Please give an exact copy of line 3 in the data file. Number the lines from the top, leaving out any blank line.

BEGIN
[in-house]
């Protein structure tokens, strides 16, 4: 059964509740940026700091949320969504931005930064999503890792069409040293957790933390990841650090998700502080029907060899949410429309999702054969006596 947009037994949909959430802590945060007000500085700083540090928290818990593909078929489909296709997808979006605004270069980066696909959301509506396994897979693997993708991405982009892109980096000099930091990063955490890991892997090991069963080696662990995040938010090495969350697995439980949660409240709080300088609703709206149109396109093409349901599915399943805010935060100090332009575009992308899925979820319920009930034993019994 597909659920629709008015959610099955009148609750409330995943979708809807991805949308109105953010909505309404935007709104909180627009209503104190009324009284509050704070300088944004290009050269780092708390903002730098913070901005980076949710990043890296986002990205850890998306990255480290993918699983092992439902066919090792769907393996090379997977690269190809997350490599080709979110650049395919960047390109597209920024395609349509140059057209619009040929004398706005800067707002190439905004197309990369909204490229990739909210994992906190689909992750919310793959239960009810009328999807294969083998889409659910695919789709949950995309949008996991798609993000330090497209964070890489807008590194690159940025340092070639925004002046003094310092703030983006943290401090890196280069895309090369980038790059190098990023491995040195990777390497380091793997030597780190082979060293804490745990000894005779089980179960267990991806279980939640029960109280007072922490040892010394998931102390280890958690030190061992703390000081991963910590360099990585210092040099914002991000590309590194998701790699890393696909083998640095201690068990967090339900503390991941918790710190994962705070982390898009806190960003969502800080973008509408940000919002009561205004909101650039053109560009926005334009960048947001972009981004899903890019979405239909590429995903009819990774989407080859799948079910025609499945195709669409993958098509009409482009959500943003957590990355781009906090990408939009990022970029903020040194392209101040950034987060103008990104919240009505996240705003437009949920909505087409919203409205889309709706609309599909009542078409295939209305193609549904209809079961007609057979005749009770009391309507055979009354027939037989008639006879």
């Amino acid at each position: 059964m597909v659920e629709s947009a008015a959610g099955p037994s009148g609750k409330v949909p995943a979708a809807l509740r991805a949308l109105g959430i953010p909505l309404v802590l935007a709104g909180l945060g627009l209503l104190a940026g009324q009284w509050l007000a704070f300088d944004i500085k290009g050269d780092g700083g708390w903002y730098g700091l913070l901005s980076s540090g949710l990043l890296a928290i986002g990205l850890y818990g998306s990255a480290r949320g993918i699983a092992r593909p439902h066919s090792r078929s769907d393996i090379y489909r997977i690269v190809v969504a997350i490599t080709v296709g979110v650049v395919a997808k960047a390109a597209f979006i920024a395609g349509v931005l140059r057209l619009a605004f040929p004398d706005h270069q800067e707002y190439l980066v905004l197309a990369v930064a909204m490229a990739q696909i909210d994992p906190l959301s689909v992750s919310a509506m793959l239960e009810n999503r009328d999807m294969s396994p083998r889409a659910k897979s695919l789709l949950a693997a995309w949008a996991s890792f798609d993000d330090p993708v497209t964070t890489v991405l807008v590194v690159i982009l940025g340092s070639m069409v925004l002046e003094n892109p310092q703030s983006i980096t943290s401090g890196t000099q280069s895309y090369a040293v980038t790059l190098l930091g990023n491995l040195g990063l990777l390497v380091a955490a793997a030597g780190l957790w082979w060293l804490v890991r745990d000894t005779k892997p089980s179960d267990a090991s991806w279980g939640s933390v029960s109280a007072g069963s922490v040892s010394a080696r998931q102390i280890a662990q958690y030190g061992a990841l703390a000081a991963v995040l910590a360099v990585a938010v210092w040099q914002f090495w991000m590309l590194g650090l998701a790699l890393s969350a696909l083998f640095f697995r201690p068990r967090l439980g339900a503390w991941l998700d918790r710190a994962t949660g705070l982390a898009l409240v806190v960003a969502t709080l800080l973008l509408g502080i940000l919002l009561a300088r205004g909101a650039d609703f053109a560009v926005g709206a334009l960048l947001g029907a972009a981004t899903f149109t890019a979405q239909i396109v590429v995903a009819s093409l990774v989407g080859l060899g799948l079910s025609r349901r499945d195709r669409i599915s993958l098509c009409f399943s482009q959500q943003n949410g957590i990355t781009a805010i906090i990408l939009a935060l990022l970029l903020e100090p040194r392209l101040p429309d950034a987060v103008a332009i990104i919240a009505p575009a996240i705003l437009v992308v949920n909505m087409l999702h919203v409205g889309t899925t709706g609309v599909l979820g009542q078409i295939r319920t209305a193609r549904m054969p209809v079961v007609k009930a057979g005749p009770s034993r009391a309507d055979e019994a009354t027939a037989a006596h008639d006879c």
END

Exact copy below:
């Amino acid at each position: 059964m597909v659920e629709s947009a008015a959610g099955p037994s009148g609750k409330v949909p995943a979708a809807l509740r991805a949308l109105g959430i953010p909505l309404v802590l935007a709104g909180l945060g627009l209503l104190a940026g009324q009284w509050l007000a704070f300088d944004i500085k290009g050269d780092g700083g708390w903002y730098g700091l913070l901005s980076s540090g949710l990043l890296a928290i986002g990205l850890y818990g998306s990255a480290r949320g993918i699983a092992r593909p439902h066919s090792r078929s769907d393996i090379y489909r997977i690269v190809v969504a997350i490599t080709v296709g979110v650049v395919a997808k960047a390109a597209f979006i920024a395609g349509v931005l140059r057209l619009a605004f040929p004398d706005h270069q800067e707002y190439l980066v905004l197309a990369v930064a909204m490229a990739q696909i909210d994992p906190l959301s689909v992750s919310a509506m793959l239960e009810n999503r009328d999807m294969s396994p083998r889409a659910k897979s695919l789709l949950a693997a995309w949008a996991s890792f798609d993000d330090p993708v497209t964070t890489v991405l807008v590194v690159i982009l940025g340092s070639m069409v925004l002046e003094n892109p310092q703030s983006i980096t943290s401090g890196t000099q280069s895309y090369a040293v980038t790059l190098l930091g990023n491995l040195g990063l990777l390497v380091a955490a793997a030597g780190l957790w082979w060293l804490v890991r745990d000894t005779k892997p089980s179960d267990a090991s991806w279980g939640s933390v029960s109280a007072g069963s922490v040892s010394a080696r998931q102390i280890a662990q958690y030190g061992a990841l703390a000081a991963v995040l910590a360099v990585a938010v210092w040099q914002f090495w991000m590309l590194g650090l998701a790699l890393s969350a696909l083998f640095f697995r201690p068990r967090l439980g339900a503390w991941l998700d918790r710190a994962t949660g705070l982390a898009l409240v806190v960003a969502t709080l800080l973008l509408g502080i940000l919002l009561a300088r205004g909101a650039d609703f053109a560009v926005g709206a334009l960048l947001g029907a972009a981004t899903f149109t890019a979405q239909i396109v590429v995903a009819s093409l990774v989407g080859l060899g799948l079910s025609r349901r499945d195709r669409i599915s993958l098509c009409f399943s482009q959500q943003n949410g957590i990355t781009a805010i906090i990408l939009a935060l990022l970029l903020e100090p040194r392209l101040p429309d950034a987060v103008a332009i990104i919240a009505p575009a996240i705003l437009v992308v949920n909505m087409l999702h919203v409205g889309t899925t709706g609309v599909l979820g009542q078409i295939r319920t209305a193609r549904m054969p209809v079961v007609k009930a057979g005749p009770s034993r009391a309507d055979e019994a009354t027939a037989a006596h008639d006879c």